Don’t think because you’re frequently outside that you won’t need extra vitamin D

Unfortunately, due to the higher latitude in Canada, and therefore lower angle of the sun, the actual intensity of the sunshine we get is low and therefore our bodies’ ability to make vitamin D from this sunshine is also low. So, despite spending a lot of time outside, even if you vacation down south for a few weeks, many Canadians still have very deficient or suboptimal vitamin D levels.

I see this in my practice all the time!

I test vitamin D in almost all of my patients and have yet to come across an optimal vitamin D level without significant supplementation. The optimal value I look for in my patients is between 135nmol/L and 150nmol/L. If you manage to have a vitamin D level above 75nmol/L, much of the research supports this level as having the majority of the benefits for your bones, so you will decrease your fracture risk. However, if you are able to get your vitamin D higher and closer to 135nmol/L, the additional benefits include reducing the risk of: all cancers [8], Type 1 Diabetes [9], having a heart attack [10] and developing Multiple Sclerosis [11] among others.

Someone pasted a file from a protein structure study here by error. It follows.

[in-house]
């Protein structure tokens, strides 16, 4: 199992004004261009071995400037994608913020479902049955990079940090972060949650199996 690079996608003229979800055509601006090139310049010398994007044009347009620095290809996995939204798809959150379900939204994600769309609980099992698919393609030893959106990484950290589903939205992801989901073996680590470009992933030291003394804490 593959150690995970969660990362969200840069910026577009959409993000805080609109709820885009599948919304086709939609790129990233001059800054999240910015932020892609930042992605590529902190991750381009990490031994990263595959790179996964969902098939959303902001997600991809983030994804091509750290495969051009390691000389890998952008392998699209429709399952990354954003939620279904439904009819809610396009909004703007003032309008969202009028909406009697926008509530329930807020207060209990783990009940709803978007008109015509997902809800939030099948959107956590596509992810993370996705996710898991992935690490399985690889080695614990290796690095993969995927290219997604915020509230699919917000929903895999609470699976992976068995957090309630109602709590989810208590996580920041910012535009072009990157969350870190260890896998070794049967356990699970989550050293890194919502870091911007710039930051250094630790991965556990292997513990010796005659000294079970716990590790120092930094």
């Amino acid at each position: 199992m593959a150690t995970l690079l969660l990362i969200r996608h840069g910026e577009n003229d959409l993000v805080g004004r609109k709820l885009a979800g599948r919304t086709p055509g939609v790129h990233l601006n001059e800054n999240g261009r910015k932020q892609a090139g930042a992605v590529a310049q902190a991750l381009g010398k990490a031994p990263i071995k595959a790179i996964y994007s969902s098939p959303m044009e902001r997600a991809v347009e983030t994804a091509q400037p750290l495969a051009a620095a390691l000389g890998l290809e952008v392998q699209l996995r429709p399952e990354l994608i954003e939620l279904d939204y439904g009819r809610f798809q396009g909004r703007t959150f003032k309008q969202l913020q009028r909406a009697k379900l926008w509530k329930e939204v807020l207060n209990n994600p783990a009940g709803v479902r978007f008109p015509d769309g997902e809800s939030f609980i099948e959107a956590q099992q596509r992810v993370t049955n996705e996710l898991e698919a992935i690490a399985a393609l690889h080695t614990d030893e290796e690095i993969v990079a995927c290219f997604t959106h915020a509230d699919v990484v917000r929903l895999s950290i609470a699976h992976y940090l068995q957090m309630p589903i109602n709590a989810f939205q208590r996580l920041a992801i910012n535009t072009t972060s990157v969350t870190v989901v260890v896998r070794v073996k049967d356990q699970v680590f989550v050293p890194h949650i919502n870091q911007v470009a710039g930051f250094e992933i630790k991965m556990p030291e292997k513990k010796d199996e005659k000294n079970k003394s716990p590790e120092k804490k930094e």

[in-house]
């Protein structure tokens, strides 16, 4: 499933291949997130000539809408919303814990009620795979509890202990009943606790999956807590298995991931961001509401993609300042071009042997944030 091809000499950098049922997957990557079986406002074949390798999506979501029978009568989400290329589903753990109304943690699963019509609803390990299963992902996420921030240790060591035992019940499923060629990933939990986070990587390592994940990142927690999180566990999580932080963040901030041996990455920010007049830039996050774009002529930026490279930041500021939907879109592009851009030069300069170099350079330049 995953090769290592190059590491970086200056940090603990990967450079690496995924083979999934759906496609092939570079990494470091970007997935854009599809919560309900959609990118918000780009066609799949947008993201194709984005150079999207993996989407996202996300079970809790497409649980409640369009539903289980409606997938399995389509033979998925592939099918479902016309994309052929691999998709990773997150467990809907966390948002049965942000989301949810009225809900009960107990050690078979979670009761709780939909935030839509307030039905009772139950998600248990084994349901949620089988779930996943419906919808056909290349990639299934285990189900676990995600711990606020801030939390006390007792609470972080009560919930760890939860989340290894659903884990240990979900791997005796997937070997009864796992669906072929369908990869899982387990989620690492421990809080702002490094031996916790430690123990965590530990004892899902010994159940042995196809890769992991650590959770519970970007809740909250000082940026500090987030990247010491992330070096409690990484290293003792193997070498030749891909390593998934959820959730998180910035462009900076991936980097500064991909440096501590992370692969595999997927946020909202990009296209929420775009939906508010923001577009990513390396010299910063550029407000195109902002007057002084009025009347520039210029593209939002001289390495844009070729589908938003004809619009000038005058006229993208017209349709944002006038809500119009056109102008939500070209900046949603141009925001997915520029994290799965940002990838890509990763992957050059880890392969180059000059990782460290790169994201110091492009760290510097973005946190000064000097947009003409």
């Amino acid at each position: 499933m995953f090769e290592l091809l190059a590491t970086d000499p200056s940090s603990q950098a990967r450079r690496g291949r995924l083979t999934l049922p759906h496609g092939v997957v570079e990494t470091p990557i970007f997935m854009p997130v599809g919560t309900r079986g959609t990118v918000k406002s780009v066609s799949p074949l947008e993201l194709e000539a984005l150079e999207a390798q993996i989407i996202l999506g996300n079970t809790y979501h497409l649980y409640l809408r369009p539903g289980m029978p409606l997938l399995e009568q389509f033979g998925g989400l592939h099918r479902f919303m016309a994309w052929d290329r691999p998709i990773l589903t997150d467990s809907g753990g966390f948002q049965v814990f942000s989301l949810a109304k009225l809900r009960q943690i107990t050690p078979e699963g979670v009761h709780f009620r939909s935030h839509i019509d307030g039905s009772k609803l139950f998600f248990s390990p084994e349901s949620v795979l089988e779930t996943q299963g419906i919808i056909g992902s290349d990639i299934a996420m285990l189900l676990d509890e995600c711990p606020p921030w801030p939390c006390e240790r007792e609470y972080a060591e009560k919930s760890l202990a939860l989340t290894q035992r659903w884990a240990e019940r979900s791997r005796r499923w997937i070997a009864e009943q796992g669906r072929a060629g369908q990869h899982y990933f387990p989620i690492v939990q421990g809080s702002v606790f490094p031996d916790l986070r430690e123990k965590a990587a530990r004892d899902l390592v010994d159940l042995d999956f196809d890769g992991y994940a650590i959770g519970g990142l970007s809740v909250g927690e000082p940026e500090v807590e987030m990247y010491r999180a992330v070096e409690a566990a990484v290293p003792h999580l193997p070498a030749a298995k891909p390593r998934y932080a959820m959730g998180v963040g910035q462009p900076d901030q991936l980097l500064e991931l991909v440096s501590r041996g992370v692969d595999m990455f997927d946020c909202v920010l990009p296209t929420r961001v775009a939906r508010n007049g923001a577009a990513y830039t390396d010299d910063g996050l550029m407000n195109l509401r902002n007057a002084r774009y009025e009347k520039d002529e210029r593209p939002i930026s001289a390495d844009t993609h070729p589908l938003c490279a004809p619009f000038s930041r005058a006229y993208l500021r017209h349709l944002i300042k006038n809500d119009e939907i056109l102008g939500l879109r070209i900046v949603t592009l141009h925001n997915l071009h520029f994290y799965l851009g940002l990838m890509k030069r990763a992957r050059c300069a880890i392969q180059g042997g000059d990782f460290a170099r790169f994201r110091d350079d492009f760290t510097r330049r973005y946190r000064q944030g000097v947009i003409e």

The lowest value I have seen in my practice is 23nmol/L. One of the problems I see is that many people could be walking around with levels this low, and you wouldn’t know unless you tested. The patient I saw with this level did not have any obvious symptoms indicative of low vitamin D and so it could have gone undetected for a long time. A value this low can take 6-12 months to bring up to optimal values using appropriate prescription dosing.

Are you at higher risk of having poor vitamin D status?